This year’s Black Friday and festive season may be one of the crucial to date. This as the COVID-19 pandemic has seen many small-to-medium enterprises (SMEs suffer), especially if they were not digitally focused and had no alternative strategy in order to remain in contact with consumers.
As lockdown regulations lessen, now the remaining SMEs will be pinning their hopes on successful periods over the coming weeks as the peak season for many hits.
According to Trevor Gosling, co-founder and CEO of online SME lender Lulalend, part of SME readiness for peak season trading will be their ability to adapt to the changing buying behaviours of consumers.
“Throughout the value chain, industries have had to reinvent or evolve in order to stay up to date with the demands of its customer base,” he points out.
One area where this evolution has been highly evident is ecommerce, with spending online increasing significantly since the pandemic began. It will also likely be a factor for the coming year at least, and once consumers are accustom to these kinds of retail experiences, it may be the go-to model moving forward.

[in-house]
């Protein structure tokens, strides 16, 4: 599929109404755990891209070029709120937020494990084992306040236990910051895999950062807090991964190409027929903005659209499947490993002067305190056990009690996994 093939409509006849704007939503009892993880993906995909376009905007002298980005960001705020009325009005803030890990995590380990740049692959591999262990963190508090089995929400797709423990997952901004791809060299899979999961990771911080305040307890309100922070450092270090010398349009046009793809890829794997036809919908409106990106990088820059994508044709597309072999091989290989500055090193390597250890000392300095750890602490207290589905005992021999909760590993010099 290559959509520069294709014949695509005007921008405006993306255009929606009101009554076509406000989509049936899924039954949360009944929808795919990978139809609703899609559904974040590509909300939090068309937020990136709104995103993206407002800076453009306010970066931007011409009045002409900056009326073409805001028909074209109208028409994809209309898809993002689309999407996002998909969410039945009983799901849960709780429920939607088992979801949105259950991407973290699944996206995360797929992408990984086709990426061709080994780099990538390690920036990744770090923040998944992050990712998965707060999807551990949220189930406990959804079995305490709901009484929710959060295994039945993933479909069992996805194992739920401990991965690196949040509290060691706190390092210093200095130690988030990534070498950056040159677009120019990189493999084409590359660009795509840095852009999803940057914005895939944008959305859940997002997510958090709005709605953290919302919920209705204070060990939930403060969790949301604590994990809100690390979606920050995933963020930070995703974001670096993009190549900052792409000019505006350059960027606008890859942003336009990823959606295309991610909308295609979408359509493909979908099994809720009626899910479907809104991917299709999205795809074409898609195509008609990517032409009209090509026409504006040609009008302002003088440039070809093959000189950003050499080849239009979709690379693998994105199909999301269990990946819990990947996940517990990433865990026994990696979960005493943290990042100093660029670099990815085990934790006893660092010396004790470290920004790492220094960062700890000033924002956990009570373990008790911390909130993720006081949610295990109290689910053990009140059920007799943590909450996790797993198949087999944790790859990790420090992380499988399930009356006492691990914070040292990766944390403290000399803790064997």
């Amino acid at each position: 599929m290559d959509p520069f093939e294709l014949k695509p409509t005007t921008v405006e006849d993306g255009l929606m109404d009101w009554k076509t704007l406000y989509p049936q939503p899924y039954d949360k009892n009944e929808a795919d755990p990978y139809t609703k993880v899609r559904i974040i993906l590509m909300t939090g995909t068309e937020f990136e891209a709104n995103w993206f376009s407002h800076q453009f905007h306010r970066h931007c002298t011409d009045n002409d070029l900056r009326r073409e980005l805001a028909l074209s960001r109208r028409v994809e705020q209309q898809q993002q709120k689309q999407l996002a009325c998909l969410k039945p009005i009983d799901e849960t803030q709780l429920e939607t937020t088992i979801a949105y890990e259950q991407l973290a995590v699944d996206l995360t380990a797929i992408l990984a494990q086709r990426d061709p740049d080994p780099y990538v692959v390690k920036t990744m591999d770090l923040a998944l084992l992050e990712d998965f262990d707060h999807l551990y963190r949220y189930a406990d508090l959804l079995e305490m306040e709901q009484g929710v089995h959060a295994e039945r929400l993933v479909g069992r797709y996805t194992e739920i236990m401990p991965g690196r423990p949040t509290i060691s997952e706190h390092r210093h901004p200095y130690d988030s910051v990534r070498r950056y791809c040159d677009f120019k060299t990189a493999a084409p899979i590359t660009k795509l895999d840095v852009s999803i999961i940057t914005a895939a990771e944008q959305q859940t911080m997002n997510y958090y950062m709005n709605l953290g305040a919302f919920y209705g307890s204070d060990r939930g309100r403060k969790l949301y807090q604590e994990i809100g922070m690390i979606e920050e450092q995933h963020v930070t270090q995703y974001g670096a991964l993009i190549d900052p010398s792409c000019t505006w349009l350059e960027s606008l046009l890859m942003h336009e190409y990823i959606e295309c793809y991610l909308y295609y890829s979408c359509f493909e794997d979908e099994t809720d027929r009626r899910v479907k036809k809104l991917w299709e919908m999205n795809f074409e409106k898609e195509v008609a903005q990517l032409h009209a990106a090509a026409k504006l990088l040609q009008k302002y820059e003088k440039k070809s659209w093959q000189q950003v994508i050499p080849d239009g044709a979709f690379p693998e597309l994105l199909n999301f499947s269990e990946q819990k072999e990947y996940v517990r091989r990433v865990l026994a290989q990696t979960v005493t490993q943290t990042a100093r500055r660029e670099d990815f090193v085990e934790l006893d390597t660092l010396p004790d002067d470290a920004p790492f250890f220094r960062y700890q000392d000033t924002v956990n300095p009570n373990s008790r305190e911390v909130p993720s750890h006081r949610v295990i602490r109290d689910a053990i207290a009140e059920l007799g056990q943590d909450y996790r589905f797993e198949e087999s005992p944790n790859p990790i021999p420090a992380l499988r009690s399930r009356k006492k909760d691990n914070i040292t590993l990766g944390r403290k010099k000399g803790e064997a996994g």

Another crucial aspect, and one that Lulalend in particular specialises in understanding, is cash flow. The pandemic and lockdown has forced many SMEs to deplete their cash reserves.
“Not only has the reduction in cash flow led to restructuring or spending cuts to many of these businesses, it has also meant that the reduced liquidity hinders their ability to service existing debt and plan for growth ahead of the busy trading period,” adds Gosling.
“From manufacturers through to the end retailers that they supply, SMEs will need access to sufficient capital to ensure they can take full advantage of the increased trading opportunities during the coming months,” the CEO points out.
Looking at its own ecosystem, Lulalend says it has seen a 41 percent increase in ”growth related” funding requests from consumer goods manufacturing customers and a 30 percent increase from retail businesses.
“Despite the recent credit rating downgrade announcements, this shows us that SMEs are feeling confident enough to secure finance ahead of peak season trading,” concludes Gosling.
With SMEs the lifeblood of SA’s economy, here’s hoping that these businesses are indeed prepared.